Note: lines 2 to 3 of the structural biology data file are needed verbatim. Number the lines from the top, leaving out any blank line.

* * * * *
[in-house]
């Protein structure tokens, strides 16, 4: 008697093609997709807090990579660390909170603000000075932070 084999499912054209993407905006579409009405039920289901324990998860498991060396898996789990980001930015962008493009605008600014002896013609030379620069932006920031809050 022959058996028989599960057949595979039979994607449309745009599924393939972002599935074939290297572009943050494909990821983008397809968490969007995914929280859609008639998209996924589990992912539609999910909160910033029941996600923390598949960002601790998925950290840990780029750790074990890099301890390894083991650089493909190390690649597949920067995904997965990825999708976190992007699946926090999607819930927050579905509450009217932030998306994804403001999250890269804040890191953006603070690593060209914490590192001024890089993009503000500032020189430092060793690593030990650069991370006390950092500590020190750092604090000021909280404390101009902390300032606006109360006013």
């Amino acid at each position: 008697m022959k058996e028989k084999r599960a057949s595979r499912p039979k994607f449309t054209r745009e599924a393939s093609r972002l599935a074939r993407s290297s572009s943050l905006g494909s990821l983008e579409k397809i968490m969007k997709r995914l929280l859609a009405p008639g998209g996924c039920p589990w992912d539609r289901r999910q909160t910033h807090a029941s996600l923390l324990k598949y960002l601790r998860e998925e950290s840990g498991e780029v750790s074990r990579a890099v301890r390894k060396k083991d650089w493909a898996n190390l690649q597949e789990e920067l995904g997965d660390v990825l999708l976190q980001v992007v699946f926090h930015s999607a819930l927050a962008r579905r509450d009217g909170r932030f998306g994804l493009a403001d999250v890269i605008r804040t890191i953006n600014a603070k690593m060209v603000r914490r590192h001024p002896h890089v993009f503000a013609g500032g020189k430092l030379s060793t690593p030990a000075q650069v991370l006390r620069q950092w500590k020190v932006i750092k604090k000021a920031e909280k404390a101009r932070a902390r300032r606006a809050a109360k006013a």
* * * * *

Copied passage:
């Protein structure tokens, strides 16, 4: 008697093609997709807090990579660390909170603000000075932070 084999499912054209993407905006579409009405039920289901324990998860498991060396898996789990980001930015962008493009605008600014002896013609030379620069932006920031809050 022959058996028989599960057949595979039979994607449309745009599924393939972002599935074939290297572009943050494909990821983008397809968490969007995914929280859609008639998209996924589990992912539609999910909160910033029941996600923390598949960002601790998925950290840990780029750790074990890099301890390894083991650089493909190390690649597949920067995904997965990825999708976190992007699946926090999607819930927050579905509450009217932030998306994804403001999250890269804040890191953006603070690593060209914490590192001024890089993009503000500032020189430092060793690593030990650069991370006390950092500590020190750092604090000021909280404390101009902390300032606006109360006013």
């Amino acid at each position: 008697m022959k058996e028989k084999r599960a057949s595979r499912p039979k994607f449309t054209r745009e599924a393939s093609r972002l599935a074939r993407s290297s572009s943050l905006g494909s990821l983008e579409k397809i968490m969007k997709r995914l929280l859609a009405p008639g998209g996924c039920p589990w992912d539609r289901r999910q909160t910033h807090a029941s996600l923390l324990k598949y960002l601790r998860e998925e950290s840990g498991e780029v750790s074990r990579a890099v301890r390894k060396k083991d650089w493909a898996n190390l690649q597949e789990e920067l995904g997965d660390v990825l999708l976190q980001v992007v699946f926090h930015s999607a819930l927050a962008r579905r509450d009217g909170r932030f998306g994804l493009a403001d999250v890269i605008r804040t890191i953006n600014a603070k690593m060209v603000r914490r590192h001024p002896h890089v993009f503000a013609g500032g020189k430092l030379s060793t690593p030990a000075q650069v991370l006390r620069q950092w500590k020190v932006i750092k604090k000021a920031e909280k404390a101009r932070a902390r300032r606006a809050a109360k006013a």